NEW YORK // Amid mounting fears of Yemen becoming a launching pad for al Qa'eda strikes across the Gulf, the impoverished country's ambassador to the UN has said its oil-rich neighbours should open the doors of their six-nation alliance. Abdullah al Saidi, Yemen's top diplomat in New York, said the security threat posed by militants within his country and across the peninsula could be best addressed by granting full membership to the Gulf Cooperation Council.
"We argue that the security of Yemen is central to the security of the Gulf; this is not theoretical. They must understand that a poor Yemen with instability because of poverty and lack of development is really linked to their security," he said. "It is a moral imperative for the Gulf to help Yemen and to rehabilitate it to the degree that it becomes a full member of the Gulf Cooperation Council. That is an investment in the security, stability and prosperity of the Arabian Peninsula, not only a favour to Yemen."
Yemeni forces are fighting an offshoot of the al Qa'eda terrorism network, which claimed responsibility for the thwarted Christmas Day attempt to bomb a US passenger jet bound for Detroit. The government is also battling economic woes and two rebellions that have left a power vacuum across swathes of the mountainous country. Mr al Saidi, formerly a vice minister for foreign affairs, said bolstering Yemen's beleaguered government should top the agenda during an upcoming GCC meeting in Aden and at a high-level conference on Yemen's security and development in London on January 27.
Yemen's unemployment rate, estimated to be above of 35 per cent, is proving a fertile recruiting ground for al Qa'eda in the Arabian Peninsula - and financial support from such heavyweight GCC members as Saudi Arabia, Qatar and the UAE is vital, he added. Yemen has lobbied hard for GCC membership since 1995, but has faced resistance from the tight-knit group, which boasts about 45 per cent of proven global crude reserves and sees the peninsula's poorest nation as badly governed.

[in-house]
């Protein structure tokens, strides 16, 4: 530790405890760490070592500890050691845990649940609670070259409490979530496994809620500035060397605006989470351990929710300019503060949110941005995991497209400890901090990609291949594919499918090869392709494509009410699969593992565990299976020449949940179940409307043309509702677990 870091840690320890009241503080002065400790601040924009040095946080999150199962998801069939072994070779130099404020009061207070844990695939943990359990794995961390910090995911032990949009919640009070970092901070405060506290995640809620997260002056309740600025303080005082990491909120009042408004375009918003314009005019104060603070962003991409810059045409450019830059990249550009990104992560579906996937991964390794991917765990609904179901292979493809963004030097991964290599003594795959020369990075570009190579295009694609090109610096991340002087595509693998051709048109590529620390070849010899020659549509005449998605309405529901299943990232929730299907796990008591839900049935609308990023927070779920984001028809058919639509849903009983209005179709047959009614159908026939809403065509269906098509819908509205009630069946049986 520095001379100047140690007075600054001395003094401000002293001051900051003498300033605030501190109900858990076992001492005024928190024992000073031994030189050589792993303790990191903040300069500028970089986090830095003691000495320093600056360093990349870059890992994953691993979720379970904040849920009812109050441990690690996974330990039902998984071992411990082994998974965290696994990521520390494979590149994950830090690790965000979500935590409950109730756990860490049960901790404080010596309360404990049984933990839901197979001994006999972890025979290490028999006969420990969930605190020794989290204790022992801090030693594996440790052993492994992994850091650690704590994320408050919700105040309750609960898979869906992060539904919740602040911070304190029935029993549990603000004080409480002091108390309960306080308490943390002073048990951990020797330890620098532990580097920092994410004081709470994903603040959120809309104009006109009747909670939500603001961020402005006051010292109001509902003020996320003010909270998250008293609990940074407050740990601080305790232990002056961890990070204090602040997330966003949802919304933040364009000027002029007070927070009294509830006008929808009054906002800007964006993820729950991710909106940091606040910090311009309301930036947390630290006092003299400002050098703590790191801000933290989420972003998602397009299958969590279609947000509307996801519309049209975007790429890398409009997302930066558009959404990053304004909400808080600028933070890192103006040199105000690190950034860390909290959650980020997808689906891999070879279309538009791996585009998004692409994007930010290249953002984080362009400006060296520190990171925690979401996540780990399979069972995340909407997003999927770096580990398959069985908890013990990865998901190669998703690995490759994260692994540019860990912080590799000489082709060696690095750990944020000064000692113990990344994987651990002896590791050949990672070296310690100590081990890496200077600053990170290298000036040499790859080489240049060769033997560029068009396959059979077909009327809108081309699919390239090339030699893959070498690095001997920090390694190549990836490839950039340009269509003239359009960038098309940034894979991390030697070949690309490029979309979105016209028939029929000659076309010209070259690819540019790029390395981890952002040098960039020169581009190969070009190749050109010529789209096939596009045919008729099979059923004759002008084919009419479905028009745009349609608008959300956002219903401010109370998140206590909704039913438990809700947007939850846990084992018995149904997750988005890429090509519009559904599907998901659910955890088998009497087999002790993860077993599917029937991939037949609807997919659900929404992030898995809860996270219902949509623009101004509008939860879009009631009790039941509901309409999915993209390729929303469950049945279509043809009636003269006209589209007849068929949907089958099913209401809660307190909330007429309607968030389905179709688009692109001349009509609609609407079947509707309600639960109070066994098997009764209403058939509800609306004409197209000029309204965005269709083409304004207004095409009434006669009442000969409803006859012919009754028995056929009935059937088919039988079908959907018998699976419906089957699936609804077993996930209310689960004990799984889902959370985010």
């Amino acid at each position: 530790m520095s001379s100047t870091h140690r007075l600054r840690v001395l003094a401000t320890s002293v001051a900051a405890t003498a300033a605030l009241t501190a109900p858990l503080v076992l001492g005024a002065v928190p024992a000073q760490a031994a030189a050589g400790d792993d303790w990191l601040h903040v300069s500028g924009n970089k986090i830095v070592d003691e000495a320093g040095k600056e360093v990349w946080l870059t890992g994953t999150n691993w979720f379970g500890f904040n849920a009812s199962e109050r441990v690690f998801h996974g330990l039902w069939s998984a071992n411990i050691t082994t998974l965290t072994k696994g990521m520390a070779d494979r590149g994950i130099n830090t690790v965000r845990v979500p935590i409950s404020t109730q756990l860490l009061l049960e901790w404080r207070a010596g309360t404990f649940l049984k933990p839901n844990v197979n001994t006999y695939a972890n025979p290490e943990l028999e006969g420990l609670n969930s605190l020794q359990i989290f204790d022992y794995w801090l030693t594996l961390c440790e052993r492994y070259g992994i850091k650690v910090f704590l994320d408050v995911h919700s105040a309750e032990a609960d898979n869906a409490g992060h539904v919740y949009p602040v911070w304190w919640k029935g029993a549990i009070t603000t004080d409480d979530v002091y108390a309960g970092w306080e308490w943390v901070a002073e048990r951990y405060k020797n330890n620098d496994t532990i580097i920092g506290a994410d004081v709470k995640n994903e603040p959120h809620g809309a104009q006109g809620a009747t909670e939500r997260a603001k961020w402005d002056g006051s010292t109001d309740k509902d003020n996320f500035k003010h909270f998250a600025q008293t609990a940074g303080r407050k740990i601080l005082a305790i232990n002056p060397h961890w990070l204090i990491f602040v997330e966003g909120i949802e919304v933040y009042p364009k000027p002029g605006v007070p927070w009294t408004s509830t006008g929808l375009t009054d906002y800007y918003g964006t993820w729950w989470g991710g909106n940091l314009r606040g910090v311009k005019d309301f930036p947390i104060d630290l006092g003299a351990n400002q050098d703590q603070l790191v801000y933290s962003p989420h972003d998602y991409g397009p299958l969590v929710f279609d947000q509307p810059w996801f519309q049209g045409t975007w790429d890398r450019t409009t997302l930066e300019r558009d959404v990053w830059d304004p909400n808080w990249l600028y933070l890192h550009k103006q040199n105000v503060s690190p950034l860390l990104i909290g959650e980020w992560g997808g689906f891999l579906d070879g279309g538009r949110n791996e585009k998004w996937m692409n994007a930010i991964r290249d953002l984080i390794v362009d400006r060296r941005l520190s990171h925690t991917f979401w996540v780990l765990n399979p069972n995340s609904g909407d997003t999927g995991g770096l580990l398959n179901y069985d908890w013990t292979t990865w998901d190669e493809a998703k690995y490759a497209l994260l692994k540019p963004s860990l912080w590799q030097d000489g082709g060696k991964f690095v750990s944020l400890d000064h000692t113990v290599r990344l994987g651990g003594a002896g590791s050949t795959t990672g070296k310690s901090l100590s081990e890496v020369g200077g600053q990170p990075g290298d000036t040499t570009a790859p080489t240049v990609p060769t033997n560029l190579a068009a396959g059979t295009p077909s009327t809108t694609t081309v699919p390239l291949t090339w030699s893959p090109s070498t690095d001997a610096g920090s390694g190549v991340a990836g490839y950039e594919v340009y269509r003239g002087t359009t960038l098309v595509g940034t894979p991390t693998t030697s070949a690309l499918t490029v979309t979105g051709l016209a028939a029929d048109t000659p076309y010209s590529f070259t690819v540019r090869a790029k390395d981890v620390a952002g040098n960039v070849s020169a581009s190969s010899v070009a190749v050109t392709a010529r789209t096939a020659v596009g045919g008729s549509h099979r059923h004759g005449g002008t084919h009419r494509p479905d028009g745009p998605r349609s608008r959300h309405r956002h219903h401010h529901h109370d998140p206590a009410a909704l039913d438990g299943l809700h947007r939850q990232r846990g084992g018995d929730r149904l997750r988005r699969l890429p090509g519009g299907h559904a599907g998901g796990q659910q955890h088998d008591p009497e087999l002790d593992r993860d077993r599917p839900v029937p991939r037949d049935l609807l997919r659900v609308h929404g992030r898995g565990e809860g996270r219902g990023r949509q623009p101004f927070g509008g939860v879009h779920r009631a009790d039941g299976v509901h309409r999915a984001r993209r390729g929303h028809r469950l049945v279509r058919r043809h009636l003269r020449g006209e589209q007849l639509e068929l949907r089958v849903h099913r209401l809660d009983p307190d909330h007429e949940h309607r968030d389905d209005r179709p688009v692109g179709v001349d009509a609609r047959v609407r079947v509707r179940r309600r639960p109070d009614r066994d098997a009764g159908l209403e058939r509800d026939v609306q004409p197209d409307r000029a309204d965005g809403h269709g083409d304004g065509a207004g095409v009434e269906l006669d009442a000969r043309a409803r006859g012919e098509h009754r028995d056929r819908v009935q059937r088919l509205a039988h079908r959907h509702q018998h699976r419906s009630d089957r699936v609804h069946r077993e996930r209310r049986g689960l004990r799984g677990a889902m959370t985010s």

The attack on Northwest Airlines Flight 253 was just the latest episode demonstrating the growing reach of Yemen-based al Qa'eda operatives. A failed attempt on the life of Prince Mohammed bin Nayef, the Saudi counterterrorism chief, in August was followed in October by the interception of three al Qa'eda extremists, who had entered from Yemen, by Saudi security forces, in the Saudi province of Jizan. All of the militants - two of whom were wearing explosive vests - were killed in the ensuing gunbattle.
Christopher Boucek, an analyst for the Carnegie Endowment for International Peace in Washington, warned that Yemen faces a "unique convergence of crises", including dwindling oil reserves, water shortages, African refugees, a secessionist movement in the south and an uprising of minority Zaidi Shiites in the north. A country that has "teetered on the brink of collapse" since the unification of north and south Yemen is rapidly becoming a failed state that has "never faced so many interconnected challenges at one time", he said.
Despite a US pledge to double the US$70 million (Dh257m) provided in counterterrorism aid, experts say Gulf countries also have a crucial role to play in bailing out Yemen and using local knowledge to broker truces between the government and rebel groups. "I hope Gulf countries play a very significant leadership role at the conference this month," said Marisa Porges, a counterterrorism expert at the Council on Foreign Relations. "Yemen is the poorest country in their neighbourhood, and if the government fails the refugees are going to flow across their borders."
Referring to previous Yemen donor conferences, Ms Porges warned that GCC members have left aid pledges unfulfilled, often amid fears that Yemeni officials will spend donations on fighting enemies rather than developing the economy. But Mr al Saidi defended his government's managerial skills, saying recent strikes on al Qa'eda targets had proven successful and averted a security threat that had forced the closing of some embassies in Sana'a.
"Yemen is always portrayed as needing help and not capable," he said. "Then they eventually discovered that Yemen did an adequate and effective job at protecting the embassies. To argue that the Yemeni government is not firmly in control of its territory is only an excuse not to help." The UN secretary general, Ban Ki-moon, said he will attend this month's meeting, organised by the British prime minster, Gordon Brown, saying the event should address the "fight against international terrorism" as well as "broader aspects of the situation in Yemen".
"For the United Nations, we are also very concerned about this deteriorating humanitarian situation," Mr Ban said in an interview. "There are at least 150,000 displaced persons who need immediate humanitarian support. On all these matters, we will have a comprehensive review, on how the international community [will] address these issues." firstname.lastname@example.org